11-line Python solution, easy to understand, mix all words + all reversed words then use common prefix


  • 5
    K

    Sort all words and all reversed words. One word (call it A) is the prefix of the following words (call it B). If A is B's prefix and one is reversed one is not, and their indexes are different, then we find a palindrome pair.

    def palindromePairs(self, words):
        # 0 means the word is not reversed, 1 means the word is reversed
        words, length, result = sorted([(w, 0, i, len(w)) for i, w in enumerate(words)] +
                                       [(w[::-1], 1, i, len(w)) for i, w in enumerate(words)]), len(words) * 2, []
        for i, (word1, rev1, ind1, len1) in enumerate(words):
            for j in xrange(i + 1, length):
                word2, rev2, ind2, _ = words[j]
                if word2.startswith(word1):
                    if ind1 != ind2 and rev1 ^ rev2:
                        rest = word2[len1:]
                        if rest == rest[::-1]: result += ([ind1, ind2],) if rev2 else ([ind2, ind1],)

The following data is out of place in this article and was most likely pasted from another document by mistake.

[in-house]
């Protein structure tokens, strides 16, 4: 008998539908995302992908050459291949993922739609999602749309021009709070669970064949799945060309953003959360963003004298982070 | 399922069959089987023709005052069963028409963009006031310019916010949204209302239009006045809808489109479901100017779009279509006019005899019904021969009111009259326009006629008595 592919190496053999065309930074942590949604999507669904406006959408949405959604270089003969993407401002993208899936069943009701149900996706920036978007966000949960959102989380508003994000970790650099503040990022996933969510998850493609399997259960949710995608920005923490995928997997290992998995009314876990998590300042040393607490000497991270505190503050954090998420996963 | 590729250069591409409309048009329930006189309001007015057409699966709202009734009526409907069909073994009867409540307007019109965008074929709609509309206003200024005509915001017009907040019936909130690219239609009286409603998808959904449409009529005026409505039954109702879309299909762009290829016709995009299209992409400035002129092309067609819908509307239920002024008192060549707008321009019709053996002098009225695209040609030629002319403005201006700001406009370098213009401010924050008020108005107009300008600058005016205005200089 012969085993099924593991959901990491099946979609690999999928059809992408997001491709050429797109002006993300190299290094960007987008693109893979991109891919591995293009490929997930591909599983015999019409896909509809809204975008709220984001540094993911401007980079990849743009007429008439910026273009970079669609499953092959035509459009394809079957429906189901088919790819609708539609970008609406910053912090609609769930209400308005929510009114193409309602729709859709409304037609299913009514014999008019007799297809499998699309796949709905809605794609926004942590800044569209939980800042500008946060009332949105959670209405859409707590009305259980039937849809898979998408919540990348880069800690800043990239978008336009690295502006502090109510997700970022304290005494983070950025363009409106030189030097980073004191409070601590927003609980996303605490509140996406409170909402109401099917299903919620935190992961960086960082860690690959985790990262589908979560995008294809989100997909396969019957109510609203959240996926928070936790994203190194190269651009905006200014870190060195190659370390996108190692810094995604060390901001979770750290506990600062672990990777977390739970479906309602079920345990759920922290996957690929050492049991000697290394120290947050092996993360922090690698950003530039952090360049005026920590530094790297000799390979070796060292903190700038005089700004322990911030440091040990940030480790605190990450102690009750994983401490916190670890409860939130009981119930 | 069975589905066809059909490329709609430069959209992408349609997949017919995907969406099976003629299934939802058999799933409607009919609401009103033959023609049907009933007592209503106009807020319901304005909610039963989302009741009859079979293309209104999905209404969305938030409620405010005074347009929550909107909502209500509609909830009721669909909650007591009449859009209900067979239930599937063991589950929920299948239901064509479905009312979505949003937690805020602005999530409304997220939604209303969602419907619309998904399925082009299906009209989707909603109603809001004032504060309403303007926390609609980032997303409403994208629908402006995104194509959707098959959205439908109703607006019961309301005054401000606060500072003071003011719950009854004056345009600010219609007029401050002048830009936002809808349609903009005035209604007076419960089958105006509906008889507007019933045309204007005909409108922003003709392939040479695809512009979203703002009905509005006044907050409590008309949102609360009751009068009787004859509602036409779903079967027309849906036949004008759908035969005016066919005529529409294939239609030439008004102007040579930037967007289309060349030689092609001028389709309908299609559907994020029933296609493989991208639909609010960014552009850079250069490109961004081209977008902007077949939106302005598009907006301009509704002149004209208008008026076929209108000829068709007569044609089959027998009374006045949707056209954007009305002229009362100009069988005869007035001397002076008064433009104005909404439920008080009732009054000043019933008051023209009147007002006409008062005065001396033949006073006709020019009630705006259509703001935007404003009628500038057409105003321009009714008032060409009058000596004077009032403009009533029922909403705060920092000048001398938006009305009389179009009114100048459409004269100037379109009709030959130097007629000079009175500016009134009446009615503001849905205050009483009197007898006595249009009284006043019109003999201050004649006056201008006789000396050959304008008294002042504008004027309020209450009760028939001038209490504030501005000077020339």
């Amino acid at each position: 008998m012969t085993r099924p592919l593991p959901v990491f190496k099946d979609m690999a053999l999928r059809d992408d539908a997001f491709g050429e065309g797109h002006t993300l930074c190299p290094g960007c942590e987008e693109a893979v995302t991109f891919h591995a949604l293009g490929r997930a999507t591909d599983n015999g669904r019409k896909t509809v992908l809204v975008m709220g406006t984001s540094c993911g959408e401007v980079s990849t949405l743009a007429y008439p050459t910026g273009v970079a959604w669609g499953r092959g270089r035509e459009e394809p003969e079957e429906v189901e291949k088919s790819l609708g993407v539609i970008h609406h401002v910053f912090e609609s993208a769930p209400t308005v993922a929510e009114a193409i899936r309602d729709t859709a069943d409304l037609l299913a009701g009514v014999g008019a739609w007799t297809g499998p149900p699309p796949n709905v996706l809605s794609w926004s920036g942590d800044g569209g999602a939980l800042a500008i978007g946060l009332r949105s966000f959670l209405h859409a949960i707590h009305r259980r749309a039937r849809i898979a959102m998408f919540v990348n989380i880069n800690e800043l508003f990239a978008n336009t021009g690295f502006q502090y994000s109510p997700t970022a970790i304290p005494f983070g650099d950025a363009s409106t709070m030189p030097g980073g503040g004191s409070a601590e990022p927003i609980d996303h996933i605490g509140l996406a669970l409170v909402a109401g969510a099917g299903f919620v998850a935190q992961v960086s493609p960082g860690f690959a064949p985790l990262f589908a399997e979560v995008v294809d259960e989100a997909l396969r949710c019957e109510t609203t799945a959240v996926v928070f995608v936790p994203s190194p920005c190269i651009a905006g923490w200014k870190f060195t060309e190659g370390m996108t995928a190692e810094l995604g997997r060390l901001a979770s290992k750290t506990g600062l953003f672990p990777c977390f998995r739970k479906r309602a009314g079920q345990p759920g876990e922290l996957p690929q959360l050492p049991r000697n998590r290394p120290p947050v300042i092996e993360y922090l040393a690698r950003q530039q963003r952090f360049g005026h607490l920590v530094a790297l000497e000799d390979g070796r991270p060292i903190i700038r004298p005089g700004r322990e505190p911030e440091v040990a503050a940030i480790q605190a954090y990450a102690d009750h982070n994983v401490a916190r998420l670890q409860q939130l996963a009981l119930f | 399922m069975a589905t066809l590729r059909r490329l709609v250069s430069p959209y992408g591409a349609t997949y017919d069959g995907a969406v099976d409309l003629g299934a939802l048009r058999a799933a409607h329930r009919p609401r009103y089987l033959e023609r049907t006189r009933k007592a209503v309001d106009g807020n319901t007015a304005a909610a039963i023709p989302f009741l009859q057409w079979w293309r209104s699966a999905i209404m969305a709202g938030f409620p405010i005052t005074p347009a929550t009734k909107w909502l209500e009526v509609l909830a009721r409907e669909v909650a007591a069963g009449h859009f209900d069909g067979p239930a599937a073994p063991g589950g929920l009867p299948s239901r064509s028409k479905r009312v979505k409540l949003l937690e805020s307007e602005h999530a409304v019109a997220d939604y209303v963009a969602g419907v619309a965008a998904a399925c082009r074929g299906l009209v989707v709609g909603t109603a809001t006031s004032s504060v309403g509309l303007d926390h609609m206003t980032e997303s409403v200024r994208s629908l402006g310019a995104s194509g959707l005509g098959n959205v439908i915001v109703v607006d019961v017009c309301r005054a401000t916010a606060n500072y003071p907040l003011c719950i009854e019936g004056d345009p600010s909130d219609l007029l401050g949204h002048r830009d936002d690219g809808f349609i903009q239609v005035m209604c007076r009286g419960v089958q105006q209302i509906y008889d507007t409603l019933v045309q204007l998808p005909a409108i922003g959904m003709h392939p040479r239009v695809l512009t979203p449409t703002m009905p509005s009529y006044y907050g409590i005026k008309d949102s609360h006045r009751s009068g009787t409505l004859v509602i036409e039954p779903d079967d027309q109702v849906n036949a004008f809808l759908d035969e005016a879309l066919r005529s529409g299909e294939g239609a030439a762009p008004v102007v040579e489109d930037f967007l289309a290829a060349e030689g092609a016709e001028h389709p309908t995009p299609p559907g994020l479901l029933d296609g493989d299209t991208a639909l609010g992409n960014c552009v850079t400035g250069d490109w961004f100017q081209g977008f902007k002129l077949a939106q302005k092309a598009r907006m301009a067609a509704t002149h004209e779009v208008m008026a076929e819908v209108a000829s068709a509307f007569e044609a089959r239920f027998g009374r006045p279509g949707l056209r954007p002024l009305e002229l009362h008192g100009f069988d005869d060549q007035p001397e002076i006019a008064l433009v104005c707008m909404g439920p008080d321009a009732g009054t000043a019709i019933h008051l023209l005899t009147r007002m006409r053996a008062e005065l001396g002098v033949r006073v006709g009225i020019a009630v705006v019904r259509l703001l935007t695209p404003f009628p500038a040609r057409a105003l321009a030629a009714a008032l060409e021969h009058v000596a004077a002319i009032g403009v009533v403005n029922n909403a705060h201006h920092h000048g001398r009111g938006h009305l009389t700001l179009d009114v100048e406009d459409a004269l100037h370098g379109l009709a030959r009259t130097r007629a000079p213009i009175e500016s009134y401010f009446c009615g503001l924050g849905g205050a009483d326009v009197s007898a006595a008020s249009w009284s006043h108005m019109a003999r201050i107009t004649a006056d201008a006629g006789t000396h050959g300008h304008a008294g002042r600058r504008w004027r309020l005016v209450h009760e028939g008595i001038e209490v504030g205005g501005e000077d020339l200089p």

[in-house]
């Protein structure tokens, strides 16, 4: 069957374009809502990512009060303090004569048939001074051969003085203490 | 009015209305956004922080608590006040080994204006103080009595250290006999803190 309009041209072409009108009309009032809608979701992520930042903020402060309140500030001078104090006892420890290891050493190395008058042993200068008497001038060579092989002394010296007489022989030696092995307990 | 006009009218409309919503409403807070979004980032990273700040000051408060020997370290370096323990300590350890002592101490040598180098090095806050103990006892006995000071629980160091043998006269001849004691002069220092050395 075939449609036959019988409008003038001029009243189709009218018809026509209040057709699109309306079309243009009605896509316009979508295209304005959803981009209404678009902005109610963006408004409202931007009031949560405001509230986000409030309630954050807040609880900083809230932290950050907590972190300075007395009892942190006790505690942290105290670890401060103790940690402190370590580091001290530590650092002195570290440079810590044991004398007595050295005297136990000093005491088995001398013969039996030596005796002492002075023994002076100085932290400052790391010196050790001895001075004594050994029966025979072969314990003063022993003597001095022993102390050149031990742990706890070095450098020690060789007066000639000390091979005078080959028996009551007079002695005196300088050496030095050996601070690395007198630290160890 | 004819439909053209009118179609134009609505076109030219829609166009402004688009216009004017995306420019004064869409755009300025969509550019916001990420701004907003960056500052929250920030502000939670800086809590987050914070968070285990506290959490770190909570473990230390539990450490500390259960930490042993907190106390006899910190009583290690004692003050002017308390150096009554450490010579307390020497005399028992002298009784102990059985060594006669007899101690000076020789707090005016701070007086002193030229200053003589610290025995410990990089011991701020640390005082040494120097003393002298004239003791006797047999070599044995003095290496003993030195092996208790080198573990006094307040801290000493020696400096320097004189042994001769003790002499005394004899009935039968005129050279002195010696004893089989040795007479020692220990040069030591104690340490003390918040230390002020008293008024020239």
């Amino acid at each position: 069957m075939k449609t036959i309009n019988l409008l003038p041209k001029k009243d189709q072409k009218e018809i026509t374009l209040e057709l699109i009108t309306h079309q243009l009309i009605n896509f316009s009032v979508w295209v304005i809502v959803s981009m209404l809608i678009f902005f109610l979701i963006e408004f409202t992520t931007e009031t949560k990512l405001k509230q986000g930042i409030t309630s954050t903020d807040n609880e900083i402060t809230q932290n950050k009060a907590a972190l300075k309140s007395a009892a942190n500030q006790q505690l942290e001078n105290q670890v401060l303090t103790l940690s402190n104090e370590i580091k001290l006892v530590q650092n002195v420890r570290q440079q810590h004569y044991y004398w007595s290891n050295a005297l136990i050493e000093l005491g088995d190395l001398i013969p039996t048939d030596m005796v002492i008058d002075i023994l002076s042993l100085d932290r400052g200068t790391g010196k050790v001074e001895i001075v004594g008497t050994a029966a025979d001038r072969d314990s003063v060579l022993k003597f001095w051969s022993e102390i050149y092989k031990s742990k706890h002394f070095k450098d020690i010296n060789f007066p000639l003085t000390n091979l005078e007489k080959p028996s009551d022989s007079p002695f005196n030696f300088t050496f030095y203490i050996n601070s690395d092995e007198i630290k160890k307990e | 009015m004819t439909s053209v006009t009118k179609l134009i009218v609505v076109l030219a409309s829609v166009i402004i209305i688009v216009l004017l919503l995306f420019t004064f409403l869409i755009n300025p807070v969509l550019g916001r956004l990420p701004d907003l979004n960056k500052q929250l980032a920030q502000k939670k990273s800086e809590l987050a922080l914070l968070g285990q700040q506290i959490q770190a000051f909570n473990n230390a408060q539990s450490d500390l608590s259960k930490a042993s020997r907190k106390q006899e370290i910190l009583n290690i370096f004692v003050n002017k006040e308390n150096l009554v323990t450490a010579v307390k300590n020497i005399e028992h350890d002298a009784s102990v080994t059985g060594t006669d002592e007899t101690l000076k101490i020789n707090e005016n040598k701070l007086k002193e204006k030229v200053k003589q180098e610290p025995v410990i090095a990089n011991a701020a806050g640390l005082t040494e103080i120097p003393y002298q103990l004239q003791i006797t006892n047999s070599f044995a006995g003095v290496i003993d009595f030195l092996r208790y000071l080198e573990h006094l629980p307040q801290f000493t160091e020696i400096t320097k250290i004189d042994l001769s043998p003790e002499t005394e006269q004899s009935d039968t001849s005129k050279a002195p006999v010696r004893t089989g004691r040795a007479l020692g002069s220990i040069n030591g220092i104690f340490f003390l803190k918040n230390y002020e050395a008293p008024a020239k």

else:
                    break
        return result

  • 0
    S

    This is an elegant solution. But the number of lines is not 11, should be around 15 because:
    In line one, there is no semantic reason of combining words, length, and result in one line.
    Similarly for the very long if if else...


  • 0
    K

    Right, I just want to make the code shorter. For result += ([ind1, ind2],) if rev2 else ([ind2, ind1],), I think it's more readable (like English) compared with if rev2: result += ([ind1, ind2],) else: result += ([ind2, ind1],) .


  • 0
    B

    however the complexity is O(n^2)


  • 0
    K

    Unfortunately yes


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